In this series of posts, we are focusing on the level of owner consultation required when boards are contemplating renovations to the condominium or changes to the services provided to the owners.
As indicated in our last post, some decisions by the board require owner consultation while other decisions do not. This post will focus on decisions by the board that do not require any owner consultation such as:
- Routine maintenance work and repairs; and
- When the work is required to prevent injury or damage to the property
No Notice required when the work is to prevent damage or injury
The Act allows the board to make additions, alternations or improvement to the common elements without having to consult the owners in the following cases:
- When it is necessary to ensure the safety or security of persons using the property;
- When it is necessary to prevent imminent damage to the property or to its assets; or,
- When the estimated cost of the proposed work in any given month is no more than $1,000 or one per cent of the annual budgeted common expenses for the current fiscal year (whichever is greater).
For example, the decision to repair the roof (which may be required to prevent imminent damage to the property) or the decision to repair a deficient elevator (which may be required to ensure the safety of persons using the property) does not require prior consultation.
No notice required for repairs and maintenance
Section 97 of the Act also provides that no consultation or prior notice is required to be given to the owners when a corporation has an obligation to either repair or maintain common elements, and provided that it is using materials that are as reasonably close in quality to the original as is appropriate in accordance with current construction standards. After all, the corporation has a duty to maintain the corporation’s assets.
For example, the decision to repaint the lobby or to repair leaky windows, no matter how expensive the work may be, does not require prior consultation provided that the board uses materials as reasonably close in quality to the original. This means that the board cannot use the excuse of “required maintenance” to justify an upgrade or a complete re-design of the lobby or the courtyard. At the same time, owners cannot expect that a board will maintain the original construction if construction standards and materials have changed significantly.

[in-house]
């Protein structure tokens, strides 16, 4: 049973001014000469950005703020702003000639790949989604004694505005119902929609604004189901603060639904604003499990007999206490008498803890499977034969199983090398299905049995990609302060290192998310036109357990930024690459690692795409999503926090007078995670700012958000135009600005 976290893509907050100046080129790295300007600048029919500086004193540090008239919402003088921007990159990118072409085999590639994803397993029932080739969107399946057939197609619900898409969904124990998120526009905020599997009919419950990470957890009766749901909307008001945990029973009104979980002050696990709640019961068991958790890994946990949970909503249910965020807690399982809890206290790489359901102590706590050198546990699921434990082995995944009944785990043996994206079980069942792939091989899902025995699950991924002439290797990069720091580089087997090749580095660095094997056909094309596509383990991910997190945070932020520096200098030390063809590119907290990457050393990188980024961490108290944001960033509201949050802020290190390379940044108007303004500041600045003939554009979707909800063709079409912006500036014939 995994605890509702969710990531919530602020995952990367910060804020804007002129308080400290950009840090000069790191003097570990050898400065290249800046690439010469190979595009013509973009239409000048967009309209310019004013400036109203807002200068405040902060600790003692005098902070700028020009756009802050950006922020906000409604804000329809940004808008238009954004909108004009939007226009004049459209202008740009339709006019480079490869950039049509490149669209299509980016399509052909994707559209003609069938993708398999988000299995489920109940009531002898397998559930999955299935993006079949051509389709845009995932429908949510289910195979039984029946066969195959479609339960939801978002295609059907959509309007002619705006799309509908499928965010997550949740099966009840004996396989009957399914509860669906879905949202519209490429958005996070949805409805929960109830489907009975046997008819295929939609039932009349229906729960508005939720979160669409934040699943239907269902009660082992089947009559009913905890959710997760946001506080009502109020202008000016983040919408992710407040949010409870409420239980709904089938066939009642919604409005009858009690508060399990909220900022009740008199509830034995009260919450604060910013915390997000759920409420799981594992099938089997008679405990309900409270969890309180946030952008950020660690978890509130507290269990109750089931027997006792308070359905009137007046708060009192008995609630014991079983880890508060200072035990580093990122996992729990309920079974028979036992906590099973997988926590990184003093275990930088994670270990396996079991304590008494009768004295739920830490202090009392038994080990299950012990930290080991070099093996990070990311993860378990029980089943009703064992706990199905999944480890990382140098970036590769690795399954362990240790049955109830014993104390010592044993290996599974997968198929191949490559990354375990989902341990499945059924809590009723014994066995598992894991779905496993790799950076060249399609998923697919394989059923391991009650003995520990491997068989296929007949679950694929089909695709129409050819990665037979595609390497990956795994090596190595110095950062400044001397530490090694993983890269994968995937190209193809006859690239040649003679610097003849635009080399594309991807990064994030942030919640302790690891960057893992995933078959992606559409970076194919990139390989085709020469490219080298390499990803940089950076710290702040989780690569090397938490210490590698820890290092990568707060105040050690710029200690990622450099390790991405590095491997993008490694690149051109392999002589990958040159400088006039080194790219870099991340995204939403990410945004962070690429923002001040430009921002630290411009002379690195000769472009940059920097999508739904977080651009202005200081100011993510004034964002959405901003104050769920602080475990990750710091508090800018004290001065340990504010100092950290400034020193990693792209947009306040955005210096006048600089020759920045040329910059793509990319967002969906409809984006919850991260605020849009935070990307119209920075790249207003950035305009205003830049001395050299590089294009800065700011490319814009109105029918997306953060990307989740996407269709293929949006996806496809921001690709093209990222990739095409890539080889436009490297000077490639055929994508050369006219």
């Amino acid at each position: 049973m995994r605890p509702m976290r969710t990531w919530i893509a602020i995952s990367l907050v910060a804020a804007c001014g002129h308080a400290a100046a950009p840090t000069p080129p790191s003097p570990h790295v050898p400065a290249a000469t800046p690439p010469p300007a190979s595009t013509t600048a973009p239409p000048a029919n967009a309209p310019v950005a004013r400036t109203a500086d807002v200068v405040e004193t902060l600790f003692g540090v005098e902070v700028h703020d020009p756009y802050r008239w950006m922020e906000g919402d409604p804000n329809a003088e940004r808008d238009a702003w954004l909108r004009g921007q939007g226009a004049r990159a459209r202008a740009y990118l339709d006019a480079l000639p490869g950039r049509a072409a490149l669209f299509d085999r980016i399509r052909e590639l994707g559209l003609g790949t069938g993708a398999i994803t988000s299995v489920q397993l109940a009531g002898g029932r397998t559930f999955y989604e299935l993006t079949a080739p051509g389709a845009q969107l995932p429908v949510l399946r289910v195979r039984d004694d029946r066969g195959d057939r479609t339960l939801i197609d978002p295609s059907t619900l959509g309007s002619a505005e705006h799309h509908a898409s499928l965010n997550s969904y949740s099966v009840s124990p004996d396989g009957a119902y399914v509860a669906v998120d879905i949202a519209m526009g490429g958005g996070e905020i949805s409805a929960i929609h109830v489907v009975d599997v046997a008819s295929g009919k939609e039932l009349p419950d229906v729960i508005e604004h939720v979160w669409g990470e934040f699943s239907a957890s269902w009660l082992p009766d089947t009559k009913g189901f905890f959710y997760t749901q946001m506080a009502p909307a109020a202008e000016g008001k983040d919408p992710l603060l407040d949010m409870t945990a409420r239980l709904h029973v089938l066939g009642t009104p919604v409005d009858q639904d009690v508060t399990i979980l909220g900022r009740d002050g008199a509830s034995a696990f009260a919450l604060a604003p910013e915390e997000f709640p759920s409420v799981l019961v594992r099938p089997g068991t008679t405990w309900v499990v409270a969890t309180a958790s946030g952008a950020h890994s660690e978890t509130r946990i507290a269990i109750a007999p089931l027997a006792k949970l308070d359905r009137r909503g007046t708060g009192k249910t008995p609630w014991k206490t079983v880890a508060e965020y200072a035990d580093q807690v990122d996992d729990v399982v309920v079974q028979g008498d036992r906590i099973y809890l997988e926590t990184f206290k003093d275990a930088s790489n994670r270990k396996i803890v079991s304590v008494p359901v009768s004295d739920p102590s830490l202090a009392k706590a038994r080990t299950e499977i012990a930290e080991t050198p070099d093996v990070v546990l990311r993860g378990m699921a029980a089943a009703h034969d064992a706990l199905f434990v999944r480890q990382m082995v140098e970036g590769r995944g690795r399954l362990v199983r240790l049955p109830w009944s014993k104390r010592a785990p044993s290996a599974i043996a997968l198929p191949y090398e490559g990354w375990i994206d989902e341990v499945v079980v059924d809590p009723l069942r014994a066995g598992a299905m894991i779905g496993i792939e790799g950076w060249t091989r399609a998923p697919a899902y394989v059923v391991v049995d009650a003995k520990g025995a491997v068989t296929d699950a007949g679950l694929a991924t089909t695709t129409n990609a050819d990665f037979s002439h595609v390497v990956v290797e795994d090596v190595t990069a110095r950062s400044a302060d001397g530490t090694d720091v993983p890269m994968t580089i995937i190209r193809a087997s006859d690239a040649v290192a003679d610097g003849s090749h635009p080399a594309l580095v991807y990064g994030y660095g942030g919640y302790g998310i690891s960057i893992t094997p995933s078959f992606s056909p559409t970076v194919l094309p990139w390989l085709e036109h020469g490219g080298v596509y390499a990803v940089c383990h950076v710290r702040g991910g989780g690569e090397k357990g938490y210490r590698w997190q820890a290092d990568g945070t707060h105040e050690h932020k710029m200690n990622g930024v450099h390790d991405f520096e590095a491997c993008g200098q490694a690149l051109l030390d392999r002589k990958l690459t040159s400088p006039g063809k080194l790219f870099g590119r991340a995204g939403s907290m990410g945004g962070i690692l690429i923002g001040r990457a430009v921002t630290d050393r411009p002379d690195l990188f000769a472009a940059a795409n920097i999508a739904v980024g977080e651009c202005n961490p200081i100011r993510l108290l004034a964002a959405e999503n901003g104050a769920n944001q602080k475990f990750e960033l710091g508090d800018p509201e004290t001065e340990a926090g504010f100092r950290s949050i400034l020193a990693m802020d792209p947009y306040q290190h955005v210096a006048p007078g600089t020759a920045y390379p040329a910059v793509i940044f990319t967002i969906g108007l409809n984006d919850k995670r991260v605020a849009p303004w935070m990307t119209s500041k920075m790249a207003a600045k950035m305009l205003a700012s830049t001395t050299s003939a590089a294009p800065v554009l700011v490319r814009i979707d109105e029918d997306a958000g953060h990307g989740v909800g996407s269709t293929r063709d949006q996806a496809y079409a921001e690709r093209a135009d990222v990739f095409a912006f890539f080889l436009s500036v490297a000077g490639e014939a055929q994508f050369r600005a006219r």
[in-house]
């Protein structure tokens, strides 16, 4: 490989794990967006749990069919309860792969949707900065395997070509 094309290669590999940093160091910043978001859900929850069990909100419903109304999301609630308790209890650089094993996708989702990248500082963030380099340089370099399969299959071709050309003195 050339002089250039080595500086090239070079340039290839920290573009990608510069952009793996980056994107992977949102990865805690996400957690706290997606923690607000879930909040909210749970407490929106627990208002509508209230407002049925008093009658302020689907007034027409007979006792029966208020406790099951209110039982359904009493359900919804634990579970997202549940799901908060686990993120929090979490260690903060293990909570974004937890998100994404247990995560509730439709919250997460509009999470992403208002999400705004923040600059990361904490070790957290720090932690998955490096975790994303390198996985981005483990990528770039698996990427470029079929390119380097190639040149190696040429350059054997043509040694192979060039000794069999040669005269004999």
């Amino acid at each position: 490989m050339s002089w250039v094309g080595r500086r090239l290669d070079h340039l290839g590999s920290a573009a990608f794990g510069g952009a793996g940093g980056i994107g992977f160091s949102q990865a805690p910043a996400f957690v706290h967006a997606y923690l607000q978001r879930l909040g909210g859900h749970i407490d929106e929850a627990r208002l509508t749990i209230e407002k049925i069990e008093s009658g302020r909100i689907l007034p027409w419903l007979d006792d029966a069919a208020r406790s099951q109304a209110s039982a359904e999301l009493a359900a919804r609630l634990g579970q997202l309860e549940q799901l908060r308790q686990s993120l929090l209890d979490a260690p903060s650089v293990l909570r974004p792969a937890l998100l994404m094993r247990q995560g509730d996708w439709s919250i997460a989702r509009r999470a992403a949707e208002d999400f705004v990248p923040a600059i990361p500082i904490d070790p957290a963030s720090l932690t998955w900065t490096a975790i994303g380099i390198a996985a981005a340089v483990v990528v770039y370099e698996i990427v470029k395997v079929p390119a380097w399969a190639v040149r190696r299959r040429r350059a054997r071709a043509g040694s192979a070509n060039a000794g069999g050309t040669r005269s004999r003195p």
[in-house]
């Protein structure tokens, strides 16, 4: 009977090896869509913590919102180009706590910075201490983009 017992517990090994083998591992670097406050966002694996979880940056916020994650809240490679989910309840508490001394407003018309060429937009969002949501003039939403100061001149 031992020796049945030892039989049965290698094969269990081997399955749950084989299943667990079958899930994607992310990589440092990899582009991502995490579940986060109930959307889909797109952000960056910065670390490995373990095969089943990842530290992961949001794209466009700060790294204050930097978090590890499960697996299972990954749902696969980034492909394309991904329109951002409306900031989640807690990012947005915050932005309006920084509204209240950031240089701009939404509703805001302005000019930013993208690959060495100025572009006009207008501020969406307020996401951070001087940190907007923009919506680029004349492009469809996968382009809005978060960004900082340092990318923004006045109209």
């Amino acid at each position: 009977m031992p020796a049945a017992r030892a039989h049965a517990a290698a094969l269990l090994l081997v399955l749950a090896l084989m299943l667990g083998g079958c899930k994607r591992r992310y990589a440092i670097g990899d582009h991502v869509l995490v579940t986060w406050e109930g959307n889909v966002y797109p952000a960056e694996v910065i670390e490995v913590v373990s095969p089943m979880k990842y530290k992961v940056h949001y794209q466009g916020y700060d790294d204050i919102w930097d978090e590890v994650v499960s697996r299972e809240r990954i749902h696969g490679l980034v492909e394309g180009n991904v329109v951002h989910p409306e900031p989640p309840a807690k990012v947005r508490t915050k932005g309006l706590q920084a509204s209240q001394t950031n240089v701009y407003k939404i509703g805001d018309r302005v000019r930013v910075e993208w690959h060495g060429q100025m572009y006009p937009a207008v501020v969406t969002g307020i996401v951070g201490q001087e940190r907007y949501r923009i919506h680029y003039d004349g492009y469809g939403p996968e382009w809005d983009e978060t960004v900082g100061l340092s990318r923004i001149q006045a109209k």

What constitutes a “material change” ?
The difficulty is often in the determination of whether the board is using “materials reasonably close in quality to the original”.
We were recently involved in a dispute between a board and owners of a condominium corporation over whether the redesign of the courtyard constituted a “substantial change” requiring approval by the owners or simply maintenance not requiring owner approval.
According to the owners, the redesign of the courtyard included the removal of significant vegetation, the addition of parking spaces, changes to the design and shape of the courtyard and the replacement of the podium’s original red-brick with significantly different-looking limestone.
The board argued that the work constituted required maintenance and that it was using material that was “reasonably close in quality to the original” in any event.
As part of the evidence, the owners filed pictures taken of the podium showing the original brick and the various proposals considered by the board. The owners submitted that the limestone could not possibly constitute material close in quality to the original. This question was eventually settled between the parties but not without the parties having incurred significant legal costs.
Far too often even well-intentioned boards find themselves between a rock and a hard place, attempting to please the owners while, at the same time, attempting to meet their statutory obligation to maintain the common elements and the property. Change is never easy. To avoid significant controversy and costly litigation, it is important to properly manage change and to understand the rights and obligations of the corporation and of the owners.
In our next post, we will look at changes that do require either notice to the owners or owner approval before they are implemented.